Riding the most advanced unicycle ever built

Yesterday we got a chance to take a ride on the Honda U3-X Personal Mobility Prototype. Never heard of it? It looks kind of like a unicycle from the future, and it works similar to a Segway. With a limp.

After turning on this sleek and relatively lightweight (22 lbs) piece of metal and plastic, you fold out a simple seat and a couple of footrests. Sit down, put your feet in place, and moving is as easy as leaning in any direction, thanks the same balancing technology in Honda's Asimo robot.

It's not exactly hotrodding — maximum speed is 3.7 mph, or about the same as a leisurely walk — but it's virtually effortless. When it's time to juice up, you can plug it in to any outlet, and a charge lasts about an hour. Coolest aspect: Honda's omnidirectional wheel tech, which doesn't need to actually turn the wheel when you want to move sideways.

But what's a ride on this thing actually like?

While it's hard to imagine many scenarios where this would be useful (even Honda says it's still "looking at" applications), I had a great time riding around on one for 15 minutes or so. Besides finding uses for it, Honda may want to address a couple of issues: 1) Sudden changes in direction will cause the U3-X to fall over. You can see this happen to me at 1:30 in the video. 2) When you get off the vehicle, it has a tendency to jump unpredictably — it's virtually impossible to perform elegant dismount without turning it off first.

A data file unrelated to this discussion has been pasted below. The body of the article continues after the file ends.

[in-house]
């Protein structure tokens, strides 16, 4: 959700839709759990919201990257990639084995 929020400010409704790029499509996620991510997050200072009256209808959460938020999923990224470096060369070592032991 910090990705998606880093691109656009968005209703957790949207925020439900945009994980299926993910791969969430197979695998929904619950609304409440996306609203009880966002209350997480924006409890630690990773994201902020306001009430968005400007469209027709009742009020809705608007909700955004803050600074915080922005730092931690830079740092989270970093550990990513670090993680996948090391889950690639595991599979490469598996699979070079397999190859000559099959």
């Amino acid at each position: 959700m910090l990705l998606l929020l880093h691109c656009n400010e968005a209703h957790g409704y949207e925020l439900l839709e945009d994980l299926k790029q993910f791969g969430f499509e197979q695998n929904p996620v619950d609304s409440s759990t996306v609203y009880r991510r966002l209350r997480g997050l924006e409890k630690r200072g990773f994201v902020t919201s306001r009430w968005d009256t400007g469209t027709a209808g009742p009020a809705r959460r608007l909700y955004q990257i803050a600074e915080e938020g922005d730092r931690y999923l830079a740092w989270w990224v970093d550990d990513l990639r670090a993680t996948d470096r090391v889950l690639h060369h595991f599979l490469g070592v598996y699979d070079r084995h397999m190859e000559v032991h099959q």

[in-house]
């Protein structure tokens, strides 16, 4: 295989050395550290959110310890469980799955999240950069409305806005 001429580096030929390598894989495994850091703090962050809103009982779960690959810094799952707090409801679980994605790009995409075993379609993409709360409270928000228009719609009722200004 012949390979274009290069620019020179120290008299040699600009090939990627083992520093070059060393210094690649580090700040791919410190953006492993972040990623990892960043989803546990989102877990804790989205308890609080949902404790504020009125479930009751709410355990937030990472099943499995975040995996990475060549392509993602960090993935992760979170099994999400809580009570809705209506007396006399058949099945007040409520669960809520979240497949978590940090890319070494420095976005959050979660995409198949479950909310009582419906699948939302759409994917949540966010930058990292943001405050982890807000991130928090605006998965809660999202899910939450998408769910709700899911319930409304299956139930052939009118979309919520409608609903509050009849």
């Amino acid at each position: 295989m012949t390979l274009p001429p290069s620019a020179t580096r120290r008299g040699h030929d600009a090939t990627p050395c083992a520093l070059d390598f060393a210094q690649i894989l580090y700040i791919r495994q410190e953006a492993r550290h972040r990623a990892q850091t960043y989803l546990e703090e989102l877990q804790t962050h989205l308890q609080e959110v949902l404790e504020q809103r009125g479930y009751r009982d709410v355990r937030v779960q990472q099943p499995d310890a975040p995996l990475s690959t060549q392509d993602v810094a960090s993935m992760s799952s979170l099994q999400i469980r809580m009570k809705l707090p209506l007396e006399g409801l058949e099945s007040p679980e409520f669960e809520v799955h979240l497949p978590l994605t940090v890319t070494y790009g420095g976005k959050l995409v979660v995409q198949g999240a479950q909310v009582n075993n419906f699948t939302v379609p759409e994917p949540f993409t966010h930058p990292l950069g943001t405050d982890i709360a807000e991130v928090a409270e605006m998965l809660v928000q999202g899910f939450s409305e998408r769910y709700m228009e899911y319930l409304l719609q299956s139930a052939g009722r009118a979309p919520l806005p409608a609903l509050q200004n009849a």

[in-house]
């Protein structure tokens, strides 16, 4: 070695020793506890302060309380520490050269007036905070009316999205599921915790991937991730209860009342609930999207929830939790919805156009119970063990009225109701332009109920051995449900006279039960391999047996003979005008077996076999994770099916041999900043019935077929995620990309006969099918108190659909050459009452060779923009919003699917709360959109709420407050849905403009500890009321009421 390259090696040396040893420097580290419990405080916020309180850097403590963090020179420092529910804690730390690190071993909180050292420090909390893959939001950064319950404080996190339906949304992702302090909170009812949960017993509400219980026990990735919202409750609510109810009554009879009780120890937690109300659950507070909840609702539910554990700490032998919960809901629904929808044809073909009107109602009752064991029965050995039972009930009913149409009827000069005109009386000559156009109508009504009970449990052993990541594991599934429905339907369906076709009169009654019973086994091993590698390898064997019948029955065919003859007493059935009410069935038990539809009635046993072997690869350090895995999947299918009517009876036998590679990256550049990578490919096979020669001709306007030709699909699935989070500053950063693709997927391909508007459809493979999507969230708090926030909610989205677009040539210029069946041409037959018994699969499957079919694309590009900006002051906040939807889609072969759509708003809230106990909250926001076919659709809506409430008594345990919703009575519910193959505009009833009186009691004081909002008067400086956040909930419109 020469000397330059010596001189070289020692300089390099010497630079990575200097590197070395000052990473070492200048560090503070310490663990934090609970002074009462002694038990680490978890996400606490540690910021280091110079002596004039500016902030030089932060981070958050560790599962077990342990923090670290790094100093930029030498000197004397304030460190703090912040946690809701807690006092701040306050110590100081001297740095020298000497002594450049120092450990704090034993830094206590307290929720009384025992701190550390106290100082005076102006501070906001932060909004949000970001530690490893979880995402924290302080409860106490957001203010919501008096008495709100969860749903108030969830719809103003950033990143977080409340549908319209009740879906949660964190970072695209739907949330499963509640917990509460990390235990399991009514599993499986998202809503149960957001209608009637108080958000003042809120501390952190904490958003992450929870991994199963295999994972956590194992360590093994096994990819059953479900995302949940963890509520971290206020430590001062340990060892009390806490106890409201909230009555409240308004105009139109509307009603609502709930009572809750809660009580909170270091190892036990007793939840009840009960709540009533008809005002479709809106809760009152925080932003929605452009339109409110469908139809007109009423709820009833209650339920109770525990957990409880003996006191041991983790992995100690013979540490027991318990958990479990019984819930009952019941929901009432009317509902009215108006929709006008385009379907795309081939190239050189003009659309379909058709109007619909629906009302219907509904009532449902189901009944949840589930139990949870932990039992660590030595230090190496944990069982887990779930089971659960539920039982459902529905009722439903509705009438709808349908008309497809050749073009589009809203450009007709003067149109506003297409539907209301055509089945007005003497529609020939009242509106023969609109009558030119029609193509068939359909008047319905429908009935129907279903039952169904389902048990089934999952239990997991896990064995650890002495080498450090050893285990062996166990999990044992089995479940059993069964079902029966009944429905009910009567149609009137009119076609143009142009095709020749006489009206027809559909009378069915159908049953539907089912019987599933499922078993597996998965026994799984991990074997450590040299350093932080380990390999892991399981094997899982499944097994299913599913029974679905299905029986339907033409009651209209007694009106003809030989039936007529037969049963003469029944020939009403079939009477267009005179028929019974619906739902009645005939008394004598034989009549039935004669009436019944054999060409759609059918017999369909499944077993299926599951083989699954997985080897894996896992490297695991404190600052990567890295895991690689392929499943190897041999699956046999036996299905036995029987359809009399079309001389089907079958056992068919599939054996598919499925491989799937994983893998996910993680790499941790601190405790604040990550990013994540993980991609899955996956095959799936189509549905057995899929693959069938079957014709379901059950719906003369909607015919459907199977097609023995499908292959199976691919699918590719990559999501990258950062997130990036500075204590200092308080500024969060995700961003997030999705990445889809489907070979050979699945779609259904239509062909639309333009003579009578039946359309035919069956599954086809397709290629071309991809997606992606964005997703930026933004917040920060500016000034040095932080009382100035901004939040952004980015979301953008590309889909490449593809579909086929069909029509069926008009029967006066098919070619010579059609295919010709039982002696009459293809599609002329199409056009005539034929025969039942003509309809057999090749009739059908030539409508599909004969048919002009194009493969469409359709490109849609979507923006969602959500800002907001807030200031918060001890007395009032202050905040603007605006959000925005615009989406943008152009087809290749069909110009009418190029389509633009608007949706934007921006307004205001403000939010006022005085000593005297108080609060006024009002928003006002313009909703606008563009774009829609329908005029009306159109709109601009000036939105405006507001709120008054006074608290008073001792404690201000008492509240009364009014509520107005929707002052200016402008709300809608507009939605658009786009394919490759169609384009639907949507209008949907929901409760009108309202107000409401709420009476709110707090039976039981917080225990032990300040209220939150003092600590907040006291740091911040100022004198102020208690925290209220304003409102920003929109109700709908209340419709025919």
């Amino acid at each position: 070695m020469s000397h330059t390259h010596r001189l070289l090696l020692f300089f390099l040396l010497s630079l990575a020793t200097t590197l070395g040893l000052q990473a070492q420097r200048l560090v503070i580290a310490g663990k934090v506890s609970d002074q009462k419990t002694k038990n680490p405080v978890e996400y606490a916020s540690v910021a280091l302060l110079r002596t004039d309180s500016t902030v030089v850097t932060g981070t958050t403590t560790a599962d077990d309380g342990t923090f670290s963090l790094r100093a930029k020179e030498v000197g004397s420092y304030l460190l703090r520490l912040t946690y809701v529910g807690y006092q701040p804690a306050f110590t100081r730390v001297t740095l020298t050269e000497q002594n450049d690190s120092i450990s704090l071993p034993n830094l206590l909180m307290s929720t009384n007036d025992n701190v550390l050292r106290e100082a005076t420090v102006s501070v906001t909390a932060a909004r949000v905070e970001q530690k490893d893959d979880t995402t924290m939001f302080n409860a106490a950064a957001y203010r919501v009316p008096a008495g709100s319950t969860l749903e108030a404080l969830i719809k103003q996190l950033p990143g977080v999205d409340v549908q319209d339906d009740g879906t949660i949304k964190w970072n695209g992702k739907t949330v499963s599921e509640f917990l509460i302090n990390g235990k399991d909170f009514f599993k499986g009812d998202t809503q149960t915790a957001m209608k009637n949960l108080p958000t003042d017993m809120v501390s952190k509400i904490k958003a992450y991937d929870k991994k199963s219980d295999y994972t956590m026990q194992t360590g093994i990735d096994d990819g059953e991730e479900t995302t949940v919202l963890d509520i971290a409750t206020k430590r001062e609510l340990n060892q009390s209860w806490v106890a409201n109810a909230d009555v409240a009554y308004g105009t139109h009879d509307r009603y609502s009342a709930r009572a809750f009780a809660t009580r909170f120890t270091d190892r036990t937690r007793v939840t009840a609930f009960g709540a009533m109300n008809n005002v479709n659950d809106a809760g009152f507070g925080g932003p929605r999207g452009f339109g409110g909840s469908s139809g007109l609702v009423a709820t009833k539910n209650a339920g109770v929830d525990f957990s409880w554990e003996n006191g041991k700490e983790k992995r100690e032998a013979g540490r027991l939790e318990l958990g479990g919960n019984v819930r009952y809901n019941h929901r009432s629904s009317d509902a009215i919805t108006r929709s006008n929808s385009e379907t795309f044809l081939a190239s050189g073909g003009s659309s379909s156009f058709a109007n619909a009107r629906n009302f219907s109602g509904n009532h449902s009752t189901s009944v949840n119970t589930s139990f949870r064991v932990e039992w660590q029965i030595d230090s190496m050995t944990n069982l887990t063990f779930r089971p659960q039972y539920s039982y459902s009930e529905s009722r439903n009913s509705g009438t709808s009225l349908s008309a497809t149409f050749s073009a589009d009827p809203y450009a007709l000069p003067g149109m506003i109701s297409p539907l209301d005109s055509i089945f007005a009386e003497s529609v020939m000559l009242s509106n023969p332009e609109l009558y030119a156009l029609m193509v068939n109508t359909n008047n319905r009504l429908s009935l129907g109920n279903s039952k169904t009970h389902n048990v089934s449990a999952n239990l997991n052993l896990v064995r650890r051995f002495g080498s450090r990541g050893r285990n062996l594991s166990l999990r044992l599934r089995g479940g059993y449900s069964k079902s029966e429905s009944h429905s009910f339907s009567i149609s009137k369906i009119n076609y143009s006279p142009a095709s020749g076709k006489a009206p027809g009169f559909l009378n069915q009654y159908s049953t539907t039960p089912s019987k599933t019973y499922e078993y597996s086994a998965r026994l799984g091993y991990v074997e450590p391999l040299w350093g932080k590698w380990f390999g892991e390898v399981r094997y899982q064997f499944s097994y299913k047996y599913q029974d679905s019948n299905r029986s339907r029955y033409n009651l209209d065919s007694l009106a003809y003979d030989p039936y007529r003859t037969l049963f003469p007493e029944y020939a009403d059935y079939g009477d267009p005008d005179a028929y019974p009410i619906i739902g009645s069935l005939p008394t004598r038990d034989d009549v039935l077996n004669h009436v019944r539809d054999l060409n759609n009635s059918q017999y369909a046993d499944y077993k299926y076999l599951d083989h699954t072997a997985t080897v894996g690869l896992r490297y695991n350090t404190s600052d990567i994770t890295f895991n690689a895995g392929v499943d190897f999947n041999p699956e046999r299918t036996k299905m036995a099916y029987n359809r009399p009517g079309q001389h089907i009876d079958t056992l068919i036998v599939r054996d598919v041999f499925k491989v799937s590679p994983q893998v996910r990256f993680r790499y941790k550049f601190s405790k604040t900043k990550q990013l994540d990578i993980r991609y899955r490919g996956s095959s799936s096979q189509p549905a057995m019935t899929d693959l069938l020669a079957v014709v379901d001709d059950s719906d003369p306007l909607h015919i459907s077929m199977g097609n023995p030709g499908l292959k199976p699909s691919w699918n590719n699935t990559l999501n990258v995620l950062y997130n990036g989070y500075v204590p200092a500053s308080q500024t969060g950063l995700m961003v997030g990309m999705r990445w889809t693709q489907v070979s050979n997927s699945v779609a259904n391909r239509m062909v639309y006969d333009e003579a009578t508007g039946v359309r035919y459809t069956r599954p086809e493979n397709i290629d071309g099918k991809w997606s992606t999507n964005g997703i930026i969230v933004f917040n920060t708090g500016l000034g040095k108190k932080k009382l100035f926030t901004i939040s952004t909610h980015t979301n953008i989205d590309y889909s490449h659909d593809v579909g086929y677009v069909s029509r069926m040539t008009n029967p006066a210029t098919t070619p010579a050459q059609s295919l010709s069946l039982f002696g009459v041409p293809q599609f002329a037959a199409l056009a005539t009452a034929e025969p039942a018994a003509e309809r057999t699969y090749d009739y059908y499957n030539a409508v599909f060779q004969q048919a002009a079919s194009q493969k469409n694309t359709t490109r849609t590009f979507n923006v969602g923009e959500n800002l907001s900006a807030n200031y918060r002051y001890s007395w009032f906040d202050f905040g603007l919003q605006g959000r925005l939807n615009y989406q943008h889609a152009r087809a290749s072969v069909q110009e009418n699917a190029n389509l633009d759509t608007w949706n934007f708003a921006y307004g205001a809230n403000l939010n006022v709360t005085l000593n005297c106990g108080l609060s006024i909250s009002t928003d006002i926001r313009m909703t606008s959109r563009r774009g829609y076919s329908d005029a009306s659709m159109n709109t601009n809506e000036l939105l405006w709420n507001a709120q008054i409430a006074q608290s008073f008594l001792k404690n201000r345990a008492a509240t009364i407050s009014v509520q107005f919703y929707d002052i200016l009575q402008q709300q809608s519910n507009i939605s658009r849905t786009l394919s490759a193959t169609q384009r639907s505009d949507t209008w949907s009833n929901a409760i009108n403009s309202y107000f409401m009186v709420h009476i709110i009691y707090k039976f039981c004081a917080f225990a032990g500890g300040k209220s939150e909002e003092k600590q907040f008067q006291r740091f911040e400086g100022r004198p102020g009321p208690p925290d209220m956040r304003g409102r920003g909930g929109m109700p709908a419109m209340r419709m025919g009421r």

Even so, we wouldn't mind getting a bunch of these, but Honda told us it won't be a available for purchase anytime soon. That might be for the best, since the only thing we can think to use them for is a weekly round of DVICE bumper cars. If you can come up with anything better, leave a note below.

Honda U3-X